Several letters written by mathematician Alan Turing have been found at a university in the UK (File)
A lost collection of nearly 150 unique letters and correspondence from famous English codebreaker Alan Turing has been discovered in an old filling cabinet at a university in the UK.
The contents of the file, which has potentially not seen the light of day for at least 30 years, date from early 1949 until Turing's death in June 1954, said researchers at the University of Manchester, where the letters were found.
The letters provide a unique glimpse into Turing's every day working life and some of his more forthright personal opinions such as his dislike for America.
"I would not like the journey, and I detest America," Turing wrote in one of the letters.
The 148 documents include a handwritten draft for a BBC radio programme about Artificial Intelligence (AI) and offers to lecture from some of America's most famous universities, such as Massachusetts Institute of Technology (MIT).
A lot of the letters focus on Turing's research and his forward, ground-breaking thinking in areas such as AI, computing and mathematics.
"When I first found it I initially thought, 'that can't be what I think it is', but a quick inspection showed it was, a file of old letters and correspondence, by Alan Turing," said Jim Miles, professor at University of Manchester, who found the letters.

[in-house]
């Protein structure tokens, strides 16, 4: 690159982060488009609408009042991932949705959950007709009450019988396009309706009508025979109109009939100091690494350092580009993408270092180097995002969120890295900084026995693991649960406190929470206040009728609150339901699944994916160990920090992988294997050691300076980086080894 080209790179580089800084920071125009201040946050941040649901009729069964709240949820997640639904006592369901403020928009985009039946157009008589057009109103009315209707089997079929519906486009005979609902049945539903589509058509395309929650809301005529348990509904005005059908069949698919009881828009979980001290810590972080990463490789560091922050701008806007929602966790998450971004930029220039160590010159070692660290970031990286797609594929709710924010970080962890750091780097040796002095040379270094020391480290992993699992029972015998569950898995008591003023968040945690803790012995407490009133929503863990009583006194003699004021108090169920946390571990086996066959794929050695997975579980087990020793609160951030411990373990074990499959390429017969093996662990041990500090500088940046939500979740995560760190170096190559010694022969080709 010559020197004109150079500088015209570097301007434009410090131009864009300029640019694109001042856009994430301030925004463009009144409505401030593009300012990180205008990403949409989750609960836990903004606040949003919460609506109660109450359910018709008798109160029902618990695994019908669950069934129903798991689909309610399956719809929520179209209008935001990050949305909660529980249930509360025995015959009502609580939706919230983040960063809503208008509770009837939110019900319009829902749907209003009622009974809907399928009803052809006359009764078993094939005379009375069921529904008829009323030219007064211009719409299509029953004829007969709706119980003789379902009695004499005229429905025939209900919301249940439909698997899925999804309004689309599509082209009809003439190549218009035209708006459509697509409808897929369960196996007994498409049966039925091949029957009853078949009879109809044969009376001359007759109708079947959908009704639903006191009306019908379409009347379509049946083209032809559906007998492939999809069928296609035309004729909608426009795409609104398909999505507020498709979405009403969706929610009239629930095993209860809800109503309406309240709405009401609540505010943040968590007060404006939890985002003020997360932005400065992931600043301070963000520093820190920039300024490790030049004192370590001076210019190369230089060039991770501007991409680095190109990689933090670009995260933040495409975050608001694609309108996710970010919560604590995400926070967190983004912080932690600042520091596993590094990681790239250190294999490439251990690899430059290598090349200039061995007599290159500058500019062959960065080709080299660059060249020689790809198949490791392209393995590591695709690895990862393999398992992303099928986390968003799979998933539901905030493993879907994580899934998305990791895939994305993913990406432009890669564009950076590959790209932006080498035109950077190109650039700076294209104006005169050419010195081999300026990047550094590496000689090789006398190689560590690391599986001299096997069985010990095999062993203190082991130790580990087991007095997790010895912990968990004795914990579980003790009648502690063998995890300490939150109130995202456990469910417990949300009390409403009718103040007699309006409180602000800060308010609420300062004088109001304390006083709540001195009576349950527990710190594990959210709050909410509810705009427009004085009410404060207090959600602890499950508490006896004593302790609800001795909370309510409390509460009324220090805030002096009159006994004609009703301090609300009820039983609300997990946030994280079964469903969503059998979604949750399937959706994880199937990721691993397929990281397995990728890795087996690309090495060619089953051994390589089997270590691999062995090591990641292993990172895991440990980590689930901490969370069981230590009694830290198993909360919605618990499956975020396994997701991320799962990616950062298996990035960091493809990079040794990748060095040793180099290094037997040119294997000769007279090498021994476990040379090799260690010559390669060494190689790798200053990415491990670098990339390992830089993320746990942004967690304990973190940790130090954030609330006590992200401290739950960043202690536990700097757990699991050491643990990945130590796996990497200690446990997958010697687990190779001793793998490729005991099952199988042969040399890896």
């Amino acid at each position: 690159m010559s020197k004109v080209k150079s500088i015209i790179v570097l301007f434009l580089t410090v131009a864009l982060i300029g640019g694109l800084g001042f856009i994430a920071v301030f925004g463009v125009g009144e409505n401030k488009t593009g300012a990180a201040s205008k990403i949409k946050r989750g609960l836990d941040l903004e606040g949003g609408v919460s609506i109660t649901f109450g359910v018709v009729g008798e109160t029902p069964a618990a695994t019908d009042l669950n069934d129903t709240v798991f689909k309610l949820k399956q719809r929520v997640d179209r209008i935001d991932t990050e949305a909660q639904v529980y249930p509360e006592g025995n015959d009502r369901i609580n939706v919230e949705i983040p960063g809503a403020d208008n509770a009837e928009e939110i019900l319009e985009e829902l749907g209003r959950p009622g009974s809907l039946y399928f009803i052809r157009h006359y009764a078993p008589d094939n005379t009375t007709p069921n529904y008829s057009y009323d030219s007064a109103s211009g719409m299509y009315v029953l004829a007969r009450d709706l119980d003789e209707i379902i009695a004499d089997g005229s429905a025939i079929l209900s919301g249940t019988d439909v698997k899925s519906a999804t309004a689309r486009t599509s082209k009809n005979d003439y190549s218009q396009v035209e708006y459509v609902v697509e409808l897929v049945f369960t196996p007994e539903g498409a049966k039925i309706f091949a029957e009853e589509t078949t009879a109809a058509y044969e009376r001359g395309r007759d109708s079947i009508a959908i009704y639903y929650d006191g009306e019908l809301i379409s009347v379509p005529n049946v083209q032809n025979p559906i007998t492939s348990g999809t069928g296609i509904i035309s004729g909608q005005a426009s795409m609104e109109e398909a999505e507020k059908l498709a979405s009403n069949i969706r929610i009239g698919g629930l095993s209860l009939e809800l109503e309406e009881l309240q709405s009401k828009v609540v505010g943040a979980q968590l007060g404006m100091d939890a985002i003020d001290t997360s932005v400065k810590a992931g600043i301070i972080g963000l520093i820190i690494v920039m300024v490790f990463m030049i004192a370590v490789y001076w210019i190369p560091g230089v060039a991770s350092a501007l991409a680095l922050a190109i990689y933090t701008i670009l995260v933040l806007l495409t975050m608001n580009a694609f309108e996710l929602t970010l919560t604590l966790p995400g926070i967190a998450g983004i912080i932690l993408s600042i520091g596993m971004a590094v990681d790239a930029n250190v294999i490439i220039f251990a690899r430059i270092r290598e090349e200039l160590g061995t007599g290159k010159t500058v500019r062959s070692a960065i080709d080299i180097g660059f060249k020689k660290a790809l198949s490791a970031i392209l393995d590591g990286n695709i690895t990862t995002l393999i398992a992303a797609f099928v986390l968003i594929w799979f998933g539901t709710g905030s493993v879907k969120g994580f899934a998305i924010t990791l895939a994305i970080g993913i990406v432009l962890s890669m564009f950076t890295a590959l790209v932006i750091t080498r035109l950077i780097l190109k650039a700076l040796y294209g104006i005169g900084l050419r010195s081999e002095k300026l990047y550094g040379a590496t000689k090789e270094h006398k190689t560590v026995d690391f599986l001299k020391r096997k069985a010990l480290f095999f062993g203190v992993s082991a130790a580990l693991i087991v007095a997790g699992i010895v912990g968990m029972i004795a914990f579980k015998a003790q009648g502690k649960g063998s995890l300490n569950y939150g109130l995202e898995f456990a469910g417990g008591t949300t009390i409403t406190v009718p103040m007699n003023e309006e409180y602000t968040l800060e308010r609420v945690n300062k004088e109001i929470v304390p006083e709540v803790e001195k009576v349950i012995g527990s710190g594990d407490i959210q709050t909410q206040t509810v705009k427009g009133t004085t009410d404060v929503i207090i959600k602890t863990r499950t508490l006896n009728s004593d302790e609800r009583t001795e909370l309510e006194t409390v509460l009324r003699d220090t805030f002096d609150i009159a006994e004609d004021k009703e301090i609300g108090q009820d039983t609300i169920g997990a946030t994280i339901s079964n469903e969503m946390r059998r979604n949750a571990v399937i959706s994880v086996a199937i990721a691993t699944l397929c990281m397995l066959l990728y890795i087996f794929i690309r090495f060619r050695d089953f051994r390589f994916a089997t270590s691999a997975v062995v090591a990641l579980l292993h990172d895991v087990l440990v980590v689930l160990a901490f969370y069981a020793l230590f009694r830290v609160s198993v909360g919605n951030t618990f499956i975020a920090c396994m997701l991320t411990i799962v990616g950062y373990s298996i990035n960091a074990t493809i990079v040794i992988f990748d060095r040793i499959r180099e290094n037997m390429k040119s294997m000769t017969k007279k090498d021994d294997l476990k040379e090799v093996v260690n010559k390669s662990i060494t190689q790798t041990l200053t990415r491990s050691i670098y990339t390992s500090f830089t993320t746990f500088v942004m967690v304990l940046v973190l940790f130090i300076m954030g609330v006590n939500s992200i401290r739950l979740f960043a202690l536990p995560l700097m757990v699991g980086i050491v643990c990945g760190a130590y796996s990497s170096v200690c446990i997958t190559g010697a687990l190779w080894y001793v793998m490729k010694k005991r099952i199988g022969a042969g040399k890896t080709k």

Miles was reorganising the storeroom when he came across an ordinary looking red paper file which had the words Alan Turing written on it.
"I was astonished such a thing had remained hidden out of sight for so long. No one who now works at the university knew they even existed. It really was an exciting find and it is mystery as to why they had been filed away," Miles added.
The collection was initially found in May this year, but has now been sorted, catalogued and stored at the university's library.
"This is a truly unique find. Archive material relating to Turing is extremely scarce, so having some of his academic correspondence is a welcome and important addition to our collection," said James Peters, archivist at University of Manchester.
"There is very little in the way of personal correspondence, and no letters from Turing family members. But this still gives us an extremely interesting account and insight into his working practises and academic life whilst he was at the University of Manchester," he added.(Except for the headline, this story has not been edited by NDTV staff and is published from a syndicated feed.)